River of Memory
The Everlasting ColumbiaBook - 2006
The Columbia River of today bears little resemblance to the riverNative Americans, First Nations, and settlers knew in the earlytwentieth century. Engineering has transformed much of the river into aseries of large reservoirs contained by fourteen hydroelectric dams.While many grieved the loss of the free-flowing river, others embraceda newly tamed waterway that could control floods, irrigate desertlands, and supply electrical power for the growing region.
River of Memory honours a place and time now gone fromview. It restores an unfettered Columbia through more than ninetyhistorical photographs that capture the river as it once appeared. Thisextraordinary visual record is accompanied by the words of earlyexplorers, surveyors, and naturalists who wrote about specific placesalong the river and by the work of contemporary Canadian and Americanwriters and poets.
Organized to carry the reader from the mouth of the Columbia whereit enters the ocean to its source in eastern British Columbia, thenarrative introduces the natural history of the river through thearchetypal journey of salmon returning to the river's headwatersin Columbia Lake. Introducing each section are colour illustrations ofsalmon and other indigenous fish by noted artist Joseph Tomelleri.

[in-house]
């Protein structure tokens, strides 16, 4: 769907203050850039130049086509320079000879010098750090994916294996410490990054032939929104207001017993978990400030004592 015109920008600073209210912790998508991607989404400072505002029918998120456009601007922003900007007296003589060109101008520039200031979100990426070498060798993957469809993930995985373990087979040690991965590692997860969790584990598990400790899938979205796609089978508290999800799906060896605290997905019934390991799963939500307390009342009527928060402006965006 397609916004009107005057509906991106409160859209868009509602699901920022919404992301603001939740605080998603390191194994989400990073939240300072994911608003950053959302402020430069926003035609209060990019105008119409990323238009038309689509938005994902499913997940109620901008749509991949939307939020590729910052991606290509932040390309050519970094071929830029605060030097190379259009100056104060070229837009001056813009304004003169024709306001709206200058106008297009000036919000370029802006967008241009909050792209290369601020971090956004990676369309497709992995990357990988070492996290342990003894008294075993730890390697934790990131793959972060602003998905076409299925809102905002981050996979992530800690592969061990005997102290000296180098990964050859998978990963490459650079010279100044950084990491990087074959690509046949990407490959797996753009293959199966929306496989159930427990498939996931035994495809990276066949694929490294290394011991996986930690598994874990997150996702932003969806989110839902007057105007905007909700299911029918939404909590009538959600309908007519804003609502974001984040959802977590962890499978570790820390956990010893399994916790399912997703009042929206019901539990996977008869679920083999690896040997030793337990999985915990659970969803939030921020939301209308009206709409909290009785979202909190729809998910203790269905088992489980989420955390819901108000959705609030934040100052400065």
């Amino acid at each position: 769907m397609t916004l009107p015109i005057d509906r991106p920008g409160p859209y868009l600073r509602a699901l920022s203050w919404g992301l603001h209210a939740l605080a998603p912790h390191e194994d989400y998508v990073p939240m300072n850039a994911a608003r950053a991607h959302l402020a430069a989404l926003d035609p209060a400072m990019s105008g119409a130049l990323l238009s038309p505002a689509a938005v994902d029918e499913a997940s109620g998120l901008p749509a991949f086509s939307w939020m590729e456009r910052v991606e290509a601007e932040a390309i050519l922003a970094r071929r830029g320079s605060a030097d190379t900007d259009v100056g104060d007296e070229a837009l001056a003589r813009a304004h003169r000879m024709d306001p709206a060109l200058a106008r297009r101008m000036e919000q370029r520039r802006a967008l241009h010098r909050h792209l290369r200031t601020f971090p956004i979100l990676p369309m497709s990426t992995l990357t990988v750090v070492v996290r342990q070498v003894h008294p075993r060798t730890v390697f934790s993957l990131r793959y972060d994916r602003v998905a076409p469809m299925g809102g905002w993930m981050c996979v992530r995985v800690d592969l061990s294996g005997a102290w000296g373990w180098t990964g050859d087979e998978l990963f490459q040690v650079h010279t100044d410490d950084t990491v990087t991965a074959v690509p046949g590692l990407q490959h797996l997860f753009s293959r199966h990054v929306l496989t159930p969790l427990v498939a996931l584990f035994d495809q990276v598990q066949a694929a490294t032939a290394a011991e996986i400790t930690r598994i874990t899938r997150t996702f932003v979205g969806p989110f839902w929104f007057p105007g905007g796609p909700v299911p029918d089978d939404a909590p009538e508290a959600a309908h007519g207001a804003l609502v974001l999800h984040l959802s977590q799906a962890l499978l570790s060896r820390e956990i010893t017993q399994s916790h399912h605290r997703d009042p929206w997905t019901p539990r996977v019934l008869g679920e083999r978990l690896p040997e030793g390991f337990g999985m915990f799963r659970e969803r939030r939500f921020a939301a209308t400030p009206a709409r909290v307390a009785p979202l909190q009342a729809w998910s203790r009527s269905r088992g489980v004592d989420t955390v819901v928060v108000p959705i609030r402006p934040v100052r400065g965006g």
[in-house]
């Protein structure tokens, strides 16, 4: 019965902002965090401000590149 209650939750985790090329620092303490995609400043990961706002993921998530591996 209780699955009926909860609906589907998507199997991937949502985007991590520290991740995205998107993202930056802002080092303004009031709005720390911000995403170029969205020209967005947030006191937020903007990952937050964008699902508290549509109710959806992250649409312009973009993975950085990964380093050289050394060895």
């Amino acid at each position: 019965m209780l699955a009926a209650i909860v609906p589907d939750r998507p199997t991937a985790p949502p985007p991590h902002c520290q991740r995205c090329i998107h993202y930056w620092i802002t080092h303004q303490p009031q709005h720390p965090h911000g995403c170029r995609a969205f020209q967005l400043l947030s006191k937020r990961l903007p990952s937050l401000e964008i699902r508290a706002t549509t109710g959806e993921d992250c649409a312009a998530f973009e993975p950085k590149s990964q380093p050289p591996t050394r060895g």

River of Memory fosters connections between theriver's natural and human histories by encouraging readers tolinger along the river's shores and spend time reflecting on itsdramatic mountain and plateau landscapes.
From Library Staff
Multcolib_Research Nov 14, 2013
An exhibition catalog of historic photographs and writings about the Columbia River, published by the Wenatchee Valley Museum & Cultural Center: "...to bring images of the natural river into collective awareness. In the not-too-distant future the last person holding living memory of Celi... Read More »